Karl Lagerfeld (1938 – 2019), an avid collector of rare books, art and antiques, conceived of a series of accessories inspired by eighteenth-century French decorative arts for his autumn/winter 1985-86 collection. The fashion designer worked closely with milliner Kirsten Woodward to arrive at this Upholstered Chair Hat, and other witty translations of miniaturized furniture based on Lagerfeld’s sketched interpretations of original objects from reference photos.
The resulting hats were a playful pastiche of historical references, infused with elements of Surrealism and executed with vivid opulence that was often characteristic of 1980s fashion.
Photographed as part of the exhibit In Pursuit of Fashion: The Sandy Schreier Collection, on view through May 17th, 2020 at The Metropolitan Museum of Art in NYC.
Ah, the cuteness. This super comfy smiling Shark Lounge Pillow was spotted at the recent NY Now Winter Market and we find it irresistible! A lounge pillow lets you effectively make a chair out of your bed, so you can read, watch TV, or mess around your electronic devices all day long! Made of soft, easy-care fleece with polyfiber fill, this pillow sells for $71.00 and is from I Scream products. You can purchase one for your shark-loving self on their website at This Link!
Cozy Chair Installation View in the Todd Merrill Studio Booth at The Salon New York (All Photos By Gail)
An annual favorite NYC design event is now behind us for the year, but you can bet I’ll be featuring many of the most spectacular pieces of art furniture from The Salon Art + Design in these pages in the coming weeks. Let’s kick off with a unique chair from Berlin-based, Bauhaus educated, multi-disciplinary designer Hannes Grebin, who has created upholstered seating inspired by questioning traditional domestic decor. Applying the principals of Cubism to design, Grebin masterfully deconstructs the traditional shapes and detailing of a ‘Dad’s Chair’ into simplified geometric shapes and interlocking planes. Presenting The Cozy Chair!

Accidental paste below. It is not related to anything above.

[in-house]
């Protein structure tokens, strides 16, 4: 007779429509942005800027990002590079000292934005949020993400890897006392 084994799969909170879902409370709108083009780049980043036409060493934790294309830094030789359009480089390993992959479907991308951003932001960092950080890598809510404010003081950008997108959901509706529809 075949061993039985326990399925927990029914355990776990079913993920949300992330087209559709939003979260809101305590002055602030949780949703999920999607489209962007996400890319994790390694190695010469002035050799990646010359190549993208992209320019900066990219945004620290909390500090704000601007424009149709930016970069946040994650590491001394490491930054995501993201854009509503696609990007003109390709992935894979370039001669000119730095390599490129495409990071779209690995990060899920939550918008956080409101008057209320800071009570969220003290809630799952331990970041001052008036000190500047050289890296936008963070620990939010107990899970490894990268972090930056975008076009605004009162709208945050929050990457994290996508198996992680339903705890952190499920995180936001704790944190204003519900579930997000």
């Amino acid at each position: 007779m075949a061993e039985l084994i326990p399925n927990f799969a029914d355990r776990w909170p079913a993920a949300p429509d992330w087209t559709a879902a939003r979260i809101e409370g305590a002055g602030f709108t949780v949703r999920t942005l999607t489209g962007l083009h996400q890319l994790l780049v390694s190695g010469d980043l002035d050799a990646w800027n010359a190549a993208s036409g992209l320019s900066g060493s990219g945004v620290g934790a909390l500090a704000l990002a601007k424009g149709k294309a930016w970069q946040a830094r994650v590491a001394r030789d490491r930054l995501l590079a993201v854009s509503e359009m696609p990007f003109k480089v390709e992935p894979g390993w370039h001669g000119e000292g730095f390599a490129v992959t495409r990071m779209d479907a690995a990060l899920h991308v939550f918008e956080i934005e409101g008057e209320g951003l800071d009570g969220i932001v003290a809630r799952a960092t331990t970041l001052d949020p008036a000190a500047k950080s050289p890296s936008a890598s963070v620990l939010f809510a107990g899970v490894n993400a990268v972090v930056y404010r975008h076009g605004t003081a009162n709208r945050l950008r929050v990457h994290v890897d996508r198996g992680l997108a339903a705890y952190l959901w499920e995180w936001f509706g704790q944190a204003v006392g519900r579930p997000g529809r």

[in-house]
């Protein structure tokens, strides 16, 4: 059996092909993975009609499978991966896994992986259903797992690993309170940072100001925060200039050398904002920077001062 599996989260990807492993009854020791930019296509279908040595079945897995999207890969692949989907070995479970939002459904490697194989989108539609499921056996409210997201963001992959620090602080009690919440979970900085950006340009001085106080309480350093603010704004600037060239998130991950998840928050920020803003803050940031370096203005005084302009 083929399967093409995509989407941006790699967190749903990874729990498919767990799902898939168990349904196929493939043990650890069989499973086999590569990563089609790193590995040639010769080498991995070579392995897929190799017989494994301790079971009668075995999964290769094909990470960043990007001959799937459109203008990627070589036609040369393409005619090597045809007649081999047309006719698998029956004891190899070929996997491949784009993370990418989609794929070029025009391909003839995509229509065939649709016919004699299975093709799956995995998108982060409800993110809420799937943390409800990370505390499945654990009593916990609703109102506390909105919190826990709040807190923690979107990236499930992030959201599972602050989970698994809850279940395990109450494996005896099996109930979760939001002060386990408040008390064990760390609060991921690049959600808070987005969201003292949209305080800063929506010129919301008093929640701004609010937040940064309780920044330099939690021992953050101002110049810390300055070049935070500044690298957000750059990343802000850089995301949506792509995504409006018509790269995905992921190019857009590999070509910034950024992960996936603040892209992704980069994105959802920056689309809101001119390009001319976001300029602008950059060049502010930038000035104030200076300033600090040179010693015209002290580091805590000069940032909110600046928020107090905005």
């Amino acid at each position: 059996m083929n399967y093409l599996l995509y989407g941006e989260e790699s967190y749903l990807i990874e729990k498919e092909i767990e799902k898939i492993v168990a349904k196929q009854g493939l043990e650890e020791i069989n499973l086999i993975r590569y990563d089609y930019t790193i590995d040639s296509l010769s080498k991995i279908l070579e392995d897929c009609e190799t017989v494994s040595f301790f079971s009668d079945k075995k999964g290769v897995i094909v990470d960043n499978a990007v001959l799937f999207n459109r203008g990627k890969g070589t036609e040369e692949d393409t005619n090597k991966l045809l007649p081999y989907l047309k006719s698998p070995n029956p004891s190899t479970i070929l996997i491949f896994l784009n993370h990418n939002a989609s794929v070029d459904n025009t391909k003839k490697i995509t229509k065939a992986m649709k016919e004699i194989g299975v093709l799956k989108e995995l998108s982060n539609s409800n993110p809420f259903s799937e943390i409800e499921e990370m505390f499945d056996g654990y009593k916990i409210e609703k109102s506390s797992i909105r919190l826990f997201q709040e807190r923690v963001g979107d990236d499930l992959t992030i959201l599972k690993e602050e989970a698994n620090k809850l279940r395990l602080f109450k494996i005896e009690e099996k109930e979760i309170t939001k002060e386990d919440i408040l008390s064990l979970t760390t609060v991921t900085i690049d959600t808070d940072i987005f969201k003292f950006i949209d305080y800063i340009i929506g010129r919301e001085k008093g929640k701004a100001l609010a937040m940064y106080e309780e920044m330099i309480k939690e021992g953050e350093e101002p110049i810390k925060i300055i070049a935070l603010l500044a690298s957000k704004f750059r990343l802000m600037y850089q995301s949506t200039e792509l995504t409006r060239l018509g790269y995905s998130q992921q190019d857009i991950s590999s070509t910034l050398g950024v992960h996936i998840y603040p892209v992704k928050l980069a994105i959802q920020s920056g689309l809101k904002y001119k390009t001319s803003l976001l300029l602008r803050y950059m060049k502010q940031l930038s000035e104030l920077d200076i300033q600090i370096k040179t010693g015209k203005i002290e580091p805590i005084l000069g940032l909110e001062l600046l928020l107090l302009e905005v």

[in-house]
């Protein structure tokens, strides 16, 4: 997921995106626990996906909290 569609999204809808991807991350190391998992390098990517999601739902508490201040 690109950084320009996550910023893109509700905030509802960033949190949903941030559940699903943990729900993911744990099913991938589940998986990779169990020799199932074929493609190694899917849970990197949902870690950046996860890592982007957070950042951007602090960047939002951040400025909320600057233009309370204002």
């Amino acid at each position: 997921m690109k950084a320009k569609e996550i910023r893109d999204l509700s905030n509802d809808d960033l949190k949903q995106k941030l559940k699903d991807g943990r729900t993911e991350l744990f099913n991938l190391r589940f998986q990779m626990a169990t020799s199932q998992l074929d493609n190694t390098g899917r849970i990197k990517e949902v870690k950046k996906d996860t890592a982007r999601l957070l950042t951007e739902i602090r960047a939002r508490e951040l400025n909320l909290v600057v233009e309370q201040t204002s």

Grebin describes the chair as a ‘living sculpture,’ which puts the traditional views about comfort and taste into question. The Cozy Chair is a wing-back style that dates back centuries, but has here been re-analyzed, broken down and reassembled into something quite new and different.
It is both fractured and asymmetric, but perfectly meets the demands of ergonomics. Angular and yet cozy, sculptural and yet functional, Grebin has struck a unique balance that makes The Cozy Chair an alluring work of design. The faceted planes meet elegantly giving the chair changing perspectives with each glance. His design is both a deconstruction and commentary on the mechanization of modern life.
Working with a master upholster in Berlin, the resulting seating is hand-crafted with the highest possible level of materials and workmanship. Grebin, the son of two architects notes, “Ultimately, I didn’t want to make just furniture. It was much more important for me that although all objects function, the design objects should become objects for discussion, in order to lead the theoretical design discourse to new ways and approaches.”
A definite “Oh, Wow!” moment at the recent BDNY show — (boutique design for the hospitality industry) at Javits Center — occurred when I walked into the booth for Century Industries. Because: David Bowie Chair.
David Bowie Chair, Seat Detail
This gorgeous side chair, upholstered in vinyl imprinted with images of David Bowie from the Aladdin Sane era, is a show-stopper for sure. The chair was designed by Century designer Lenny Levine in collaboration with Heloise Godin, another talented designer in the firm’s Connecticut office. Lenny was happy to fill me in on the chair’s origin story.
David Bowie Chair Back Support Detail
“Heloise and I tried a few different mock-ups before deciding on the model you saw at BDNY,” Lenny told me. “Only two chairs of the Bowie print have been made so far. There’s another, slightly different version in our Connecticut showroom, with a black frame instead of chrome, where the artwork has darker tones, and there are no images of Bowie around the sides of the cushions. We have made this style of chair with different prints and metal finishes for shows such as HD (Hospitality Design) Expo in Las Vegas and HCD (Healthcare Design Conference & Expo) in New Orleans, which were both earlier this year. These design shows are all part of the launchpad for introducing the printed chair line.
Lenny enthusiastically admits to being a Bowie fan. “The image of David Bowie as Aladdin Sane was chosen because Bowie is synonymous with great art and high fashion. He is a seminal artist and his body of work is timeless; his sense of style beyond influential. David Bowie took risks, he pushed art and life to its fullest and, although he was British, he certainly invaded New York.”